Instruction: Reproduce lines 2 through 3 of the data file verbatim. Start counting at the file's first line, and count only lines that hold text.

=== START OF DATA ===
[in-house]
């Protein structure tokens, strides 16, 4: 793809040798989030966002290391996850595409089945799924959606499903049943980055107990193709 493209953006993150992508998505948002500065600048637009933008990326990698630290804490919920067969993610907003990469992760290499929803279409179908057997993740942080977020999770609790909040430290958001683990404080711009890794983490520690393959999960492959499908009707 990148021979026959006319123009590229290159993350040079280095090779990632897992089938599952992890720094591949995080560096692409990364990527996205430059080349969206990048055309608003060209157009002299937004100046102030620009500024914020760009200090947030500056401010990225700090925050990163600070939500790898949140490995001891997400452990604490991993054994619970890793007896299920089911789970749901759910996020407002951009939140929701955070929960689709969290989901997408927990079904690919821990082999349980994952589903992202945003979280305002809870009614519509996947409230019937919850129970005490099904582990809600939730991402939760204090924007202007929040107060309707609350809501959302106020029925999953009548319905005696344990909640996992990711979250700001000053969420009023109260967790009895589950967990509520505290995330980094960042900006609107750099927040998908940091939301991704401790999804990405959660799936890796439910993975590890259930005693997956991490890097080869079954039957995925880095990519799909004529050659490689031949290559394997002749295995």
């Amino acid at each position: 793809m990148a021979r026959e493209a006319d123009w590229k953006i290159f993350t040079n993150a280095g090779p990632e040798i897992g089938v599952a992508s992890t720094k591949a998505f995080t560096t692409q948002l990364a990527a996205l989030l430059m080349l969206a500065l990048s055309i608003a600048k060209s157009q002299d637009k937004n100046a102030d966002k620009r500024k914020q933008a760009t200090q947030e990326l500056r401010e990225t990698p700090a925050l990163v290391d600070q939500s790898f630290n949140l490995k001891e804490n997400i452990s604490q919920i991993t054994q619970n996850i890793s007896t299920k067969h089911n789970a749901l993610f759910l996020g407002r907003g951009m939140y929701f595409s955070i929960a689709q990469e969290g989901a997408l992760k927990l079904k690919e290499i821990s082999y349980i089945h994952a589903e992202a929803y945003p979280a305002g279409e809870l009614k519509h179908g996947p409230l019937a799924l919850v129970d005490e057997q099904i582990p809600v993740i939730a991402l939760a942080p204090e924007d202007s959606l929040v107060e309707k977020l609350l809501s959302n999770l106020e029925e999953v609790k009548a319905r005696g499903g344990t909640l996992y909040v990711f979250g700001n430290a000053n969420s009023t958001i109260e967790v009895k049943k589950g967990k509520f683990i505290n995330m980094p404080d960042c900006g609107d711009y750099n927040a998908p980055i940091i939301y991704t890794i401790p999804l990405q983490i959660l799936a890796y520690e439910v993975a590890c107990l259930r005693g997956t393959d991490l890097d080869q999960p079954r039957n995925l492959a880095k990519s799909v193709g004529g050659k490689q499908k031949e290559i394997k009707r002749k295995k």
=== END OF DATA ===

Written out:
């Protein structure tokens, strides 16, 4: 793809040798989030966002290391996850595409089945799924959606499903049943980055107990193709 493209953006993150992508998505948002500065600048637009933008990326990698630290804490919920067969993610907003990469992760290499929803279409179908057997993740942080977020999770609790909040430290958001683990404080711009890794983490520690393959999960492959499908009707 990148021979026959006319123009590229290159993350040079280095090779990632897992089938599952992890720094591949995080560096692409990364990527996205430059080349969206990048055309608003060209157009002299937004100046102030620009500024914020760009200090947030500056401010990225700090925050990163600070939500790898949140490995001891997400452990604490991993054994619970890793007896299920089911789970749901759910996020407002951009939140929701955070929960689709969290989901997408927990079904690919821990082999349980994952589903992202945003979280305002809870009614519509996947409230019937919850129970005490099904582990809600939730991402939760204090924007202007929040107060309707609350809501959302106020029925999953009548319905005696344990909640996992990711979250700001000053969420009023109260967790009895589950967990509520505290995330980094960042900006609107750099927040998908940091939301991704401790999804990405959660799936890796439910993975590890259930005693997956991490890097080869079954039957995925880095990519799909004529050659490689031949290559394997002749295995």
């Amino acid at each position: 793809m990148a021979r026959e493209a006319d123009w590229k953006i290159f993350t040079n993150a280095g090779p990632e040798i897992g089938v599952a992508s992890t720094k591949a998505f995080t560096t692409q948002l990364a990527a996205l989030l430059m080349l969206a500065l990048s055309i608003a600048k060209s157009q002299d637009k937004n100046a102030d966002k620009r500024k914020q933008a760009t200090q947030e990326l500056r401010e990225t990698p700090a925050l990163v290391d600070q939500s790898f630290n949140l490995k001891e804490n997400i452990s604490q919920i991993t054994q619970n996850i890793s007896t299920k067969h089911n789970a749901l993610f759910l996020g407002r907003g951009m939140y929701f595409s955070i929960a689709q990469e969290g989901a997408l992760k927990l079904k690919e290499i821990s082999y349980i089945h994952a589903e992202a929803y945003p979280a305002g279409e809870l009614k519509h179908g996947p409230l019937a799924l919850v129970d005490e057997q099904i582990p809600v993740i939730a991402l939760a942080p204090e924007d202007s959606l929040v107060e309707k977020l609350l809501s959302n999770l106020e029925e999953v609790k009548a319905r005696g499903g344990t909640l996992y909040v990711f979250g700001n430290a000053n969420s009023t958001i109260e967790v009895k049943k589950g967990k509520f683990i505290n995330m980094p404080d960042c900006g609107d711009y750099n927040a998908p980055i940091i939301y991704t890794i401790p999804l990405q983490i959660l799936a890796y520690e439910v993975a590890c107990l259930r005693g997956t393959d991490l890097d080869q999960p079954r039957n995925l492959a880095k990519s799909v193709g004529g050659k490689q499908k031949e290559i394997k009707r002749k295995k």